Leadership vs Followship

I’ve been thinking. Surprising, huh?
I read page after page every day of how to be a leader, how to direct and orchestrate the activities of others, how to turn chaos into creativity and ideas into innovative performance. I don’t read much about how to be a follower. There isn’t as much glamor in saying I’m a follower instead of I’m a leader.  Well, I’m different. I’m a self-admitted follower.  In fact, I’m an expert at followship because I pay attention to leadership.  I’ve never done this here before, but I read a book with a curious title ‘Hacking Leadership’ by Mike Myatt, and think people like me who are expert followers will like to read it too. Being a good follower takes just as much skill and ambition as being a leader. I should know; I’ve been a follower for many years and have a proven track record in Followship.  If you’re interested in what Hacking Leadership has to say, read my book review – then get your copy from Barnes & Noble or at Amazon.
I was introduced to Mike Myatt through reading his articles in Forbes. When I learned of his new book, Hacking Leadership, I was curious to learn how he would write an entire book on the topic of hacking and leadership. From page xi – the Prologue- I was hooked.  He told about a quote hanging in his office that I, myself had read and discarded as defeating. The quote was ‘It is what it is.’ Mike didn’t discard the quote as I did, he took action and reconfigured it to read ‘It is what it is … Until you take action.’ My thought? Let’s see how action works in the life of the man recognized as America’s Top CEO Coach. Mike gives us 11 major categories that begin with “Hacking the” and ends with ‘gap’. Between those words are gaps within gaps that need to be closed to be a successful, trusted, and productive leader.
Without editorializing, here are my favorite quotes from Mike Myatt’s design for Hacking Leadership.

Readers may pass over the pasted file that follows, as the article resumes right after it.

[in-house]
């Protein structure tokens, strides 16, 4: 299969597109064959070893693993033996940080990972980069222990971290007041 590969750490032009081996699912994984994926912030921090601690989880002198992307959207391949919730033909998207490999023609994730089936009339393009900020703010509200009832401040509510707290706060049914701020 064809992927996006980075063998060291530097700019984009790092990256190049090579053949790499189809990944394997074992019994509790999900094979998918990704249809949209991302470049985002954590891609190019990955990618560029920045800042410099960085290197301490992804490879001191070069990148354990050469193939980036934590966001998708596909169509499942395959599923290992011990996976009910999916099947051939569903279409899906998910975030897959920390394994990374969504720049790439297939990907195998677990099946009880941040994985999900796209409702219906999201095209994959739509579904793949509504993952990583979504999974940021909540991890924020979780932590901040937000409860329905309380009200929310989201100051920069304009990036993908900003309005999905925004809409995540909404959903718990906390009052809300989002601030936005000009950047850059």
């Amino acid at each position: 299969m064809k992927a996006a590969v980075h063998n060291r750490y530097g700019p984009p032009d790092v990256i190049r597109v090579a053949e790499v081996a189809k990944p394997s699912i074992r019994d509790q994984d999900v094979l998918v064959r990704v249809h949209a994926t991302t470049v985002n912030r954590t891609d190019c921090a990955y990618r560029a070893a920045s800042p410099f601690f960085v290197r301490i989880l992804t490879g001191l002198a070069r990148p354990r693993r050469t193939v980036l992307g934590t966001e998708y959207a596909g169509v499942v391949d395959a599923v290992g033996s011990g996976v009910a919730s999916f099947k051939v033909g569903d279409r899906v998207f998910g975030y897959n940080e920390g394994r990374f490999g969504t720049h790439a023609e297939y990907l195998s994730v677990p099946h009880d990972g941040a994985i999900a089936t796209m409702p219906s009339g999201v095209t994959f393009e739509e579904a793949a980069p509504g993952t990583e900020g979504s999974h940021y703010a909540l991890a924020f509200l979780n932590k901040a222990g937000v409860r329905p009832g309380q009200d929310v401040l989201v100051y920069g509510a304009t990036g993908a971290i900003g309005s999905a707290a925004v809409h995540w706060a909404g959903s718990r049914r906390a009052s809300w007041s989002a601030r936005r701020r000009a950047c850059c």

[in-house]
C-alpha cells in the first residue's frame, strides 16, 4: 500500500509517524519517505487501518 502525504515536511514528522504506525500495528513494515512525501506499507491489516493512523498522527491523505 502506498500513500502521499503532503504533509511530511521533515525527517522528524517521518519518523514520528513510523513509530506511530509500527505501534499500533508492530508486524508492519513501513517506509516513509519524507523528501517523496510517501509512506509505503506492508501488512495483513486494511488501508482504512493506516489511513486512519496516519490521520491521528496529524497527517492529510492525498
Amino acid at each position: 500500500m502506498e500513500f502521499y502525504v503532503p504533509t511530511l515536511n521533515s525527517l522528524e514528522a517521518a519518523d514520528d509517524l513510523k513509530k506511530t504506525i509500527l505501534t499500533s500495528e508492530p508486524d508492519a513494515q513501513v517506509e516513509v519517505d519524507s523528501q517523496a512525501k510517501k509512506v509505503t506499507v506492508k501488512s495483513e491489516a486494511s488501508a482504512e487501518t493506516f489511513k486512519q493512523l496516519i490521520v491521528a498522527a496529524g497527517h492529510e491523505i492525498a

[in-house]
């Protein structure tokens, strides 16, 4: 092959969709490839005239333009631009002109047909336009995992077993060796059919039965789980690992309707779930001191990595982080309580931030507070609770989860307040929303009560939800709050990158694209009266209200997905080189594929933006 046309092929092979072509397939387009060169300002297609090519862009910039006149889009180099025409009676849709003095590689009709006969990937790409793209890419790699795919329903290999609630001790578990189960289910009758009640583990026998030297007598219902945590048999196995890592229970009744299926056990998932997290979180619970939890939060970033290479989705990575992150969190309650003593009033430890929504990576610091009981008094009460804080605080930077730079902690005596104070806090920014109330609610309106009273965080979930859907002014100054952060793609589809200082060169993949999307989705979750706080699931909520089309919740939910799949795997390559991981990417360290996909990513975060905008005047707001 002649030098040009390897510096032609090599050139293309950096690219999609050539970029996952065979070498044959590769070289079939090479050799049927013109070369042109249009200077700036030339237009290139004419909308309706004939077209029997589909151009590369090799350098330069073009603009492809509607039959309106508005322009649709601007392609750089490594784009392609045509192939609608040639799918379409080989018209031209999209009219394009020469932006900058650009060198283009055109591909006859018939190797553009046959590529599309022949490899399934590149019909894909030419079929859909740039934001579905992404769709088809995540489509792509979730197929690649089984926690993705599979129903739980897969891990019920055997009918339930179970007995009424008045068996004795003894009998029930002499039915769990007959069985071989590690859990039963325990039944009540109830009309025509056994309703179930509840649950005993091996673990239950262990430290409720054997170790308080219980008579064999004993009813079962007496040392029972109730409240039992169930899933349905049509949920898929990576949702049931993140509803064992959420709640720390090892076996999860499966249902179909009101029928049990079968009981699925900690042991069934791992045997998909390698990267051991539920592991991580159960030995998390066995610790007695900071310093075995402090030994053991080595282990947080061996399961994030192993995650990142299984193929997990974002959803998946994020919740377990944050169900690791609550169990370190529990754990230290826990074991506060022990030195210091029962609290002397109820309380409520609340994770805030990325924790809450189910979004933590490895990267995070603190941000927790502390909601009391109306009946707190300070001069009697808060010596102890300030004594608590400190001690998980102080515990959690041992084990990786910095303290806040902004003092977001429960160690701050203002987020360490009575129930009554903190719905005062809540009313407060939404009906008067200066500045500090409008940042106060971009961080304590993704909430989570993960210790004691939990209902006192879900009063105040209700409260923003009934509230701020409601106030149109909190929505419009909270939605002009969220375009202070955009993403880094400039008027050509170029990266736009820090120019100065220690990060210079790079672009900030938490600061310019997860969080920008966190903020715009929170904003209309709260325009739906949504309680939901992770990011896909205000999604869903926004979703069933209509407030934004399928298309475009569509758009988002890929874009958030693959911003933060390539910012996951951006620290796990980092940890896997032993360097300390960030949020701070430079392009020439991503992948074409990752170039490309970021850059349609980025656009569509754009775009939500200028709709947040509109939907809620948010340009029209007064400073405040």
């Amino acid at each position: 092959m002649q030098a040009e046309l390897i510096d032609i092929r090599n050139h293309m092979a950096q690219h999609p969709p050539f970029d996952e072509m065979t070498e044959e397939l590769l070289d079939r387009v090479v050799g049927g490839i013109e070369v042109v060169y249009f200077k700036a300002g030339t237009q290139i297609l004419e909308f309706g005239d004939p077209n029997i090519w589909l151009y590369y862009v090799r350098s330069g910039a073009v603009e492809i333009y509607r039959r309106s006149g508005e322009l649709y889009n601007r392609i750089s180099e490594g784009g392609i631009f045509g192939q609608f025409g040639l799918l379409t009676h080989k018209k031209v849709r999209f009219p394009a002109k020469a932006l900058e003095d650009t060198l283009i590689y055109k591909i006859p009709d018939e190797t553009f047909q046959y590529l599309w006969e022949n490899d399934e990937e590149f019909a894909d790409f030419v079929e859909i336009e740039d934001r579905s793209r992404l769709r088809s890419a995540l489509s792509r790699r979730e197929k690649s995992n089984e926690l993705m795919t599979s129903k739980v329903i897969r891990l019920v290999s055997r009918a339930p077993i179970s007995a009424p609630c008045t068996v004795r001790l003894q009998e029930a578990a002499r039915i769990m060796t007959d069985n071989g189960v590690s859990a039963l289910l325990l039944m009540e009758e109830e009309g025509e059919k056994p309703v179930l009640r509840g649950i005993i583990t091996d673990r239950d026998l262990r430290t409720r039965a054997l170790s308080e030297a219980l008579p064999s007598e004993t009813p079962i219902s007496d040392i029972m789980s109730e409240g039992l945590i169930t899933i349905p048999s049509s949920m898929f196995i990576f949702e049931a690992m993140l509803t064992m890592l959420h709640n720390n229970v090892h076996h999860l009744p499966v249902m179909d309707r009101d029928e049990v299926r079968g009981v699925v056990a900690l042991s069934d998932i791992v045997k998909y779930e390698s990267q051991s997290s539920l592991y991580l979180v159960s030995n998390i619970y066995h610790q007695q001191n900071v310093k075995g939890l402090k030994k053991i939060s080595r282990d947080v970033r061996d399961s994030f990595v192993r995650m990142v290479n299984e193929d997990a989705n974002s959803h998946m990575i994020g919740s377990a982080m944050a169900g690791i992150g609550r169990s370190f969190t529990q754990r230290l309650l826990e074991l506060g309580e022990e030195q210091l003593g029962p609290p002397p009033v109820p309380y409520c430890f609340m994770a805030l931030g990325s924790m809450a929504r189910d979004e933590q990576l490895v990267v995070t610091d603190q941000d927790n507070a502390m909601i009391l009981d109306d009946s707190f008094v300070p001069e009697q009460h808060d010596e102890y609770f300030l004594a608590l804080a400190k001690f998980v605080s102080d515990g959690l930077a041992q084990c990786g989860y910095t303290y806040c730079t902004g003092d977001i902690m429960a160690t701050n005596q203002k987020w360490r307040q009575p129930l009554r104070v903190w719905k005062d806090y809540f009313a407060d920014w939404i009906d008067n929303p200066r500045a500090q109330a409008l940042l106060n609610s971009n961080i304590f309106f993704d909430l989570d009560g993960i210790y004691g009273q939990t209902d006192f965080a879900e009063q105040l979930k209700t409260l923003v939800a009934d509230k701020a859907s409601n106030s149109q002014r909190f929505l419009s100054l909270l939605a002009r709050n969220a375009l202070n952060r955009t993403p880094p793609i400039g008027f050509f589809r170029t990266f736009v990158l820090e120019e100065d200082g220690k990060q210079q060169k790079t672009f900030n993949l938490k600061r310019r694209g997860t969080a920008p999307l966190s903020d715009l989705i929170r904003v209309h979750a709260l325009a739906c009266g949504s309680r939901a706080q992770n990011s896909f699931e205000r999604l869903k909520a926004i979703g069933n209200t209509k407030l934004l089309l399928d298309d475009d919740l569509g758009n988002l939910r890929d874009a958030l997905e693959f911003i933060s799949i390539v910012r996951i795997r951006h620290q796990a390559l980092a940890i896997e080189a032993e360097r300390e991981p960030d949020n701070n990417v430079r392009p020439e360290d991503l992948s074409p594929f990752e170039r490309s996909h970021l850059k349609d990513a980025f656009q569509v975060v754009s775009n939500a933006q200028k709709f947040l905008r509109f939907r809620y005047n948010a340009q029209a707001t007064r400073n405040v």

1. Hacking the Leadership Gap – Leadership is not about power and control, it’s about the betterment of people whom the leader serves. Leadership is improvement, inspiring positive change, and challenging conventional thinking. The purpose of leadership is to unlock the potential of others so they can shine and unlock the potential of countless more.
  2. Hacking the Purpose Gap – The best leaders understand the importance of transforming personal values into a greater sense of purpose. Leadership is pursuit – of excellence, of what if, of what’s next, of change, of value – the pursuit of excellence.
  3. Hacking the Future Gap – To hack the future, you must have clear perspective on the past; must understand how to navigate the present.
  4. Hacking the Mediocrity Gap – Leadership exists to disrupt mediocrity. Stable leaders pay attention to the four pillars of stability: True North – strong convictions and principles / Play how you practice – train, develop, keep learning for a lifetime / Lead with compassion – empathetic / Freedom to Fail – Make it safe for people to fail. Reward for right behavior, not punished for them.
  5. Hacking the Culture Gap – Diversity is finding people who share your vision, but bring a different set of relevant professional and life experiences to the organization. Smart leaders do business based on doing the right things, rather than doing them right; promote based on the character and contribution of the individual.
  6. Hacking the Talent Gap – Well, maybe a little editorializing here. This powerful chapter sold the book to me. – Leaders don’t put people in boxes; they free then from boxes. True leadership is about helping people reach places they didn’t know they could go. Within this major gap ‘Talent Gap’ Mike discusses the closing of these other gaps:  Trust, Loyalty, Talent, Hiring, Definition, Quality, Consensus, Fit, Pressure, Turnover – Buy the book for Chapter 6, everything else is a bonus.
  7. Hacking the Knowledge Gap – Sometimes you must ‘unlearn’, Best leaders constantly seek out and engage those who challenge their thinking. They are curious, inquisitive, with insatiable appetites for learning.
  8. Hacking the Innovation Gap – Big difference between ideas and innovation. Ideas are ethereal. The value is proven when ideas are executed.  Chapter 8 lists the 6 step process to obtaining value from ideas. Have you heard of SMART? Find it in Chapter 8 Hacking the Innovation Gap.
  9. Hacking the Expectation Gap – The author says this is the shortest chapter in the book but the most important. To be a trusted leader, learn to align expectations, commitments, and accountability.
  10. Hacking the Complexity Gap –Productivity has an enemy; it’s complexity. Mike suggests simplifying every process, initiative, and offering. Great companies thrive in the absence of complexity. Simplicity is critical to success.
  11. Hacking the Failure Gap – Failure is the best experiential learning tool available. Mike says, “Show me someone who fears nothing and I’ll show you someone who lacks judgment.”  He goes on to share that failing is the opportunity to grow, develop, stretch and push.

If you’re a leader, or if you’re a follower of a leader, this book is a valuable asset to your library and a resource to learn from throughout the year. Mikes closing statement “I wish you the best of luck on your leadership journey.”

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